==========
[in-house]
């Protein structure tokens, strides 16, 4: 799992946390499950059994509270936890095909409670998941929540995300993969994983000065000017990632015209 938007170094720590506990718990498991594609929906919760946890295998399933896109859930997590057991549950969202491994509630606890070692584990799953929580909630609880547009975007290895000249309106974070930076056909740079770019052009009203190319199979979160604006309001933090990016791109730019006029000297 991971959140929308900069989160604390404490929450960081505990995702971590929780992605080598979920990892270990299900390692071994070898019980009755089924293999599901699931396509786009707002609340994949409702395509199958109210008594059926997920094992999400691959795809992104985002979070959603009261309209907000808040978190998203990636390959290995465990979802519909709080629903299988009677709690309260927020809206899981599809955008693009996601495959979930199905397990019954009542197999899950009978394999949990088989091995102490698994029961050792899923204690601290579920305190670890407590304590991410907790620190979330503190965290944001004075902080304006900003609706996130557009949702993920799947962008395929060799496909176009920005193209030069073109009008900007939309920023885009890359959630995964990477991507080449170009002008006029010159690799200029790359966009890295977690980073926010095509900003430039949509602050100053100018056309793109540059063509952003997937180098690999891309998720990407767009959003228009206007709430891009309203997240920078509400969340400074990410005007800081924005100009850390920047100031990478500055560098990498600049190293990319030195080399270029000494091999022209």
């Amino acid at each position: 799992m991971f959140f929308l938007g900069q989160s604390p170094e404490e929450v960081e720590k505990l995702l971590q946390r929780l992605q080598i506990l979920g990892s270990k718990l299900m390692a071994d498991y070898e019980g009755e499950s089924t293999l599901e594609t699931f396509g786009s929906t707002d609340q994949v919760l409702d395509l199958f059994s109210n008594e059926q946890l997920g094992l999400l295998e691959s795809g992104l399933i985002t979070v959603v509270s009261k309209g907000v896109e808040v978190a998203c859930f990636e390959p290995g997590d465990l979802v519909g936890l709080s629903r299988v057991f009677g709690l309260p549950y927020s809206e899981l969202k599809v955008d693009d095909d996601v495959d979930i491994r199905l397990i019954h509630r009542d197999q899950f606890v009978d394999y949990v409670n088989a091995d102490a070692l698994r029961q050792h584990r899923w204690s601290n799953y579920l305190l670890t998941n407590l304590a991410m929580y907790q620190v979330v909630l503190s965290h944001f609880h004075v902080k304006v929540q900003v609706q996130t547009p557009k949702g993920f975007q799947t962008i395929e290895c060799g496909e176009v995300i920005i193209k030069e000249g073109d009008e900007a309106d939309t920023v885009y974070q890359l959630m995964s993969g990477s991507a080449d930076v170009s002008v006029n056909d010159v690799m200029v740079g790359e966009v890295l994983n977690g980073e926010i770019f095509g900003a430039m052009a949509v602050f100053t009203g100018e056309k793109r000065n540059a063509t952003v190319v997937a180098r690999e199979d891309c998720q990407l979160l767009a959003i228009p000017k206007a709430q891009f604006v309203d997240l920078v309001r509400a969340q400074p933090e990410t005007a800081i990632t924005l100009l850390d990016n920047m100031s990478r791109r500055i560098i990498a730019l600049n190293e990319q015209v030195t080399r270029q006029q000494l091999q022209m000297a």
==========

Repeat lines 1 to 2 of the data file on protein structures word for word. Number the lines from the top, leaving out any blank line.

[in-house]
């Protein structure tokens, strides 16, 4: 799992946390499950059994509270936890095909409670998941929540995300993969994983000065000017990632015209 938007170094720590506990718990498991594609929906919760946890295998399933896109859930997590057991549950969202491994509630606890070692584990799953929580909630609880547009975007290895000249309106974070930076056909740079770019052009009203190319199979979160604006309001933090990016791109730019006029000297 991971959140929308900069989160604390404490929450960081505990995702971590929780992605080598979920990892270990299900390692071994070898019980009755089924293999599901699931396509786009707002609340994949409702395509199958109210008594059926997920094992999400691959795809992104985002979070959603009261309209907000808040978190998203990636390959290995465990979802519909709080629903299988009677709690309260927020809206899981599809955008693009996601495959979930199905397990019954009542197999899950009978394999949990088989091995102490698994029961050792899923204690601290579920305190670890407590304590991410907790620190979330503190965290944001004075902080304006900003609706996130557009949702993920799947962008395929060799496909176009920005193209030069073109009008900007939309920023885009890359959630995964990477991507080449170009002008006029010159690799200029790359966009890295977690980073926010095509900003430039949509602050100053100018056309793109540059063509952003997937180098690999891309998720990407767009959003228009206007709430891009309203997240920078509400969340400074990410005007800081924005100009850390920047100031990478500055560098990498600049190293990319030195080399270029000494091999022209």